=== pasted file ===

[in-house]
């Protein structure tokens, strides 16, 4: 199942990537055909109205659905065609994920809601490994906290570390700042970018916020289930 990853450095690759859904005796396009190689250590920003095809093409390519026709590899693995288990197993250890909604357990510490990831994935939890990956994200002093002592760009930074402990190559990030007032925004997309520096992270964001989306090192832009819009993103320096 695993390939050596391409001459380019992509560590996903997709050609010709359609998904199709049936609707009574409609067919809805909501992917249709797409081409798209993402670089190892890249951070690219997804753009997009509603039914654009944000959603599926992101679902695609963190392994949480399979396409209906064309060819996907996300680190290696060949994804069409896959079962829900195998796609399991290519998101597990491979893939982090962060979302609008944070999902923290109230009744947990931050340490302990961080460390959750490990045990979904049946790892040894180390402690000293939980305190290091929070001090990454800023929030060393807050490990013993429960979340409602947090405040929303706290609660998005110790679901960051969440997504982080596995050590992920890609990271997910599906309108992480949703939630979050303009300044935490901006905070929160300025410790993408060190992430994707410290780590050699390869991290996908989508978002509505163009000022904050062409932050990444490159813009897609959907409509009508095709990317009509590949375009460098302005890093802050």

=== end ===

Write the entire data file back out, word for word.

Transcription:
[in-house]
């Protein structure tokens, strides 16, 4: 199942990537055909109205659905065609994920809601490994906290570390700042970018916020289930 990853450095690759859904005796396009190689250590920003095809093409390519026709590899693995288990197993250890909604357990510490990831994935939890990956994200002093002592760009930074402990190559990030007032925004997309520096992270964001989306090192832009819009993103320096 695993390939050596391409001459380019992509560590996903997709050609010709359609998904199709049936609707009574409609067919809805909501992917249709797409081409798209993402670089190892890249951070690219997804753009997009509603039914654009944000959603599926992101679902695609963190392994949480399979396409209906064309060819996907996300680190290696060949994804069409896959079962829900195998796609399991290519998101597990491979893939982090962060979302609008944070999902923290109230009744947990931050340490302990961080460390959750490990045990979904049946790892040894180390402690000293939980305190290091929070001090990454800023929030060393807050490990013993429960979340409602947090405040929303706290609660998005110790679901960051969440997504982080596995050590992920890609990271997910599906309108992480949703939630979050303009300044935490901006905070929160300025410790993408060190992430994707410290780590050699390869991290996908989508978002509505163009000022904050062409932050990444490159813009897609959907409509009508095709990317009509590949375009460098302005890093802050």